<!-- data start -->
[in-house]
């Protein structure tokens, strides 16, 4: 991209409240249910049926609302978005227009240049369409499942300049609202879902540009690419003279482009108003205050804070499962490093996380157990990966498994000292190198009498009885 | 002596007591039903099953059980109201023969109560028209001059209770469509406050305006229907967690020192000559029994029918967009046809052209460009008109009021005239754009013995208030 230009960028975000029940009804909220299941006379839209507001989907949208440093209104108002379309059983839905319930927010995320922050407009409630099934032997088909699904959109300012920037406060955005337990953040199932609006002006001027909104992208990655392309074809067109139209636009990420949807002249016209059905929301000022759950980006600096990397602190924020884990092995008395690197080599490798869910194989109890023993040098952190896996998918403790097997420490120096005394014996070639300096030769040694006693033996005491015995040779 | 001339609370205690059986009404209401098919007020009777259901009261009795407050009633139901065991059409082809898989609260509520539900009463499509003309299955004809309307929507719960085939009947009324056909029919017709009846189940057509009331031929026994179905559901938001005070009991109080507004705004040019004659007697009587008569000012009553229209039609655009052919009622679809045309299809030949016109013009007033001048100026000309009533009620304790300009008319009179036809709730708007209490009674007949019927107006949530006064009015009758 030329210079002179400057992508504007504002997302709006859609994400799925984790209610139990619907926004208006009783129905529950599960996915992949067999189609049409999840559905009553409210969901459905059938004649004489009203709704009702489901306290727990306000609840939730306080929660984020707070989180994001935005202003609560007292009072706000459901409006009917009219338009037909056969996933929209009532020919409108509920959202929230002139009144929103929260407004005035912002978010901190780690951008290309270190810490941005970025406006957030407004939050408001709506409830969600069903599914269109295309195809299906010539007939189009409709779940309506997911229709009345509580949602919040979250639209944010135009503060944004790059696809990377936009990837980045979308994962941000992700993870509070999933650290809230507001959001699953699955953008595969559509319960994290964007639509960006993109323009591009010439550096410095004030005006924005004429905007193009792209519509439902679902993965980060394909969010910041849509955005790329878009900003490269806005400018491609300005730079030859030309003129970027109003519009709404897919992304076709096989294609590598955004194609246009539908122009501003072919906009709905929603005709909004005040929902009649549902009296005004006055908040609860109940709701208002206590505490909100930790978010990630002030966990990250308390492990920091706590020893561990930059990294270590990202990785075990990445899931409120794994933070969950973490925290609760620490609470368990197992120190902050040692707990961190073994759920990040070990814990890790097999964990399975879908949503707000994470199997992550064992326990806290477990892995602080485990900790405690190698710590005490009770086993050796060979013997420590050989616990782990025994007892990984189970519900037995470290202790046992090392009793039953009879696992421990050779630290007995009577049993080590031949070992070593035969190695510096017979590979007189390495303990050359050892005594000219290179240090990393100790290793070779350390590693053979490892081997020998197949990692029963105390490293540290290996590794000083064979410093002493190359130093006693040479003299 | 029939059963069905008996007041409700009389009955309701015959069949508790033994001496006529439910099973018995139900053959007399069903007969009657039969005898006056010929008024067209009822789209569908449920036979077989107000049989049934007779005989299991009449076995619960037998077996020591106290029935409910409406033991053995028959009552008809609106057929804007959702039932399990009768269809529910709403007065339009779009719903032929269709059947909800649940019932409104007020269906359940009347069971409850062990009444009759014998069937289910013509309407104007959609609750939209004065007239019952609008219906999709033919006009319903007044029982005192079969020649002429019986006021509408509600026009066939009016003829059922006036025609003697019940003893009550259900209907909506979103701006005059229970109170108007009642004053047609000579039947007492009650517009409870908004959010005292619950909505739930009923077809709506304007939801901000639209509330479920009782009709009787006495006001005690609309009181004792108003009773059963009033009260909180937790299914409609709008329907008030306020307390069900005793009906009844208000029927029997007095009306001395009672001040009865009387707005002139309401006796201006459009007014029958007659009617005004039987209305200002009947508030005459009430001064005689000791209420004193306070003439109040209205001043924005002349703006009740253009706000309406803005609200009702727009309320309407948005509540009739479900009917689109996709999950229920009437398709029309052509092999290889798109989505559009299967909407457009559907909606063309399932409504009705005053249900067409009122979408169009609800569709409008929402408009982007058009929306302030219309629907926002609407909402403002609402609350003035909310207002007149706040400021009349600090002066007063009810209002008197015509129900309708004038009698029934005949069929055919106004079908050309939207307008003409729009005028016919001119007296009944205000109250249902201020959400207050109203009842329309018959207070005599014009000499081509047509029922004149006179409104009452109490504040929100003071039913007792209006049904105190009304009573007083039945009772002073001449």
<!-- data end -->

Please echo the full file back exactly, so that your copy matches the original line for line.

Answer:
[in-house]
């Protein structure tokens, strides 16, 4: 991209409240249910049926609302978005227009240049369409499942300049609202879902540009690419003279482009108003205050804070499962490093996380157990990966498994000292190198009498009885 | 002596007591039903099953059980109201023969109560028209001059209770469509406050305006229907967690020192000559029994029918967009046809052209460009008109009021005239754009013995208030 230009960028975000029940009804909220299941006379839209507001989907949208440093209104108002379309059983839905319930927010995320922050407009409630099934032997088909699904959109300012920037406060955005337990953040199932609006002006001027909104992208990655392309074809067109139209636009990420949807002249016209059905929301000022759950980006600096990397602190924020884990092995008395690197080599490798869910194989109890023993040098952190896996998918403790097997420490120096005394014996070639300096030769040694006693033996005491015995040779 | 001339609370205690059986009404209401098919007020009777259901009261009795407050009633139901065991059409082809898989609260509520539900009463499509003309299955004809309307929507719960085939009947009324056909029919017709009846189940057509009331031929026994179905559901938001005070009991109080507004705004040019004659007697009587008569000012009553229209039609655009052919009622679809045309299809030949016109013009007033001048100026000309009533009620304790300009008319009179036809709730708007209490009674007949019927107006949530006064009015009758 030329210079002179400057992508504007504002997302709006859609994400799925984790209610139990619907926004208006009783129905529950599960996915992949067999189609049409999840559905009553409210969901459905059938004649004489009203709704009702489901306290727990306000609840939730306080929660984020707070989180994001935005202003609560007292009072706000459901409006009917009219338009037909056969996933929209009532020919409108509920959202929230002139009144929103929260407004005035912002978010901190780690951008290309270190810490941005970025406006957030407004939050408001709506409830969600069903599914269109295309195809299906010539007939189009409709779940309506997911229709009345509580949602919040979250639209944010135009503060944004790059696809990377936009990837980045979308994962941000992700993870509070999933650290809230507001959001699953699955953008595969559509319960994290964007639509960006993109323009591009010439550096410095004030005006924005004429905007193009792209519509439902679902993965980060394909969010910041849509955005790329878009900003490269806005400018491609300005730079030859030309003129970027109003519009709404897919992304076709096989294609590598955004194609246009539908122009501003072919906009709905929603005709909004005040929902009649549902009296005004006055908040609860109940709701208002206590505490909100930790978010990630002030966990990250308390492990920091706590020893561990930059990294270590990202990785075990990445899931409120794994933070969950973490925290609760620490609470368990197992120190902050040692707990961190073994759920990040070990814990890790097999964990399975879908949503707000994470199997992550064992326990806290477990892995602080485990900790405690190698710590005490009770086993050796060979013997420590050989616990782990025994007892990984189970519900037995470290202790046992090392009793039953009879696992421990050779630290007995009577049993080590031949070992070593035969190695510096017979590979007189390495303990050359050892005594000219290179240090990393100790290793070779350390590693053979490892081997020998197949990692029963105390490293540290290996590794000083064979410093002493190359130093006693040479003299 | 029939059963069905008996007041409700009389009955309701015959069949508790033994001496006529439910099973018995139900053959007399069903007969009657039969005898006056010929008024067209009822789209569908449920036979077989107000049989049934007779005989299991009449076995619960037998077996020591106290029935409910409406033991053995028959009552008809609106057929804007959702039932399990009768269809529910709403007065339009779009719903032929269709059947909800649940019932409104007020269906359940009347069971409850062990009444009759014998069937289910013509309407104007959609609750939209004065007239019952609008219906999709033919006009319903007044029982005192079969020649002429019986006021509408509600026009066939009016003829059922006036025609003697019940003893009550259900209907909506979103701006005059229970109170108007009642004053047609000579039947007492009650517009409870908004959010005292619950909505739930009923077809709506304007939801901000639209509330479920009782009709009787006495006001005690609309009181004792108003009773059963009033009260909180937790299914409609709008329907008030306020307390069900005793009906009844208000029927029997007095009306001395009672001040009865009387707005002139309401006796201006459009007014029958007659009617005004039987209305200002009947508030005459009430001064005689000791209420004193306070003439109040209205001043924005002349703006009740253009706000309406803005609200009702727009309320309407948005509540009739479900009917689109996709999950229920009437398709029309052509092999290889798109989505559009299967909407457009559907909606063309399932409504009705005053249900067409009122979408169009609800569709409008929402408009982007058009929306302030219309629907926002609407909402403002609402609350003035909310207002007149706040400021009349600090002066007063009810209002008197015509129900309708004038009698029934005949069929055919106004079908050309939207307008003409729009005028016919001119007296009944205000109250249902201020959400207050109203009842329309018959207070005599014009000499081509047509029922004149006179409104009452109490504040929100003071039913007792209006049904105190009304009573007083039945009772002073001449």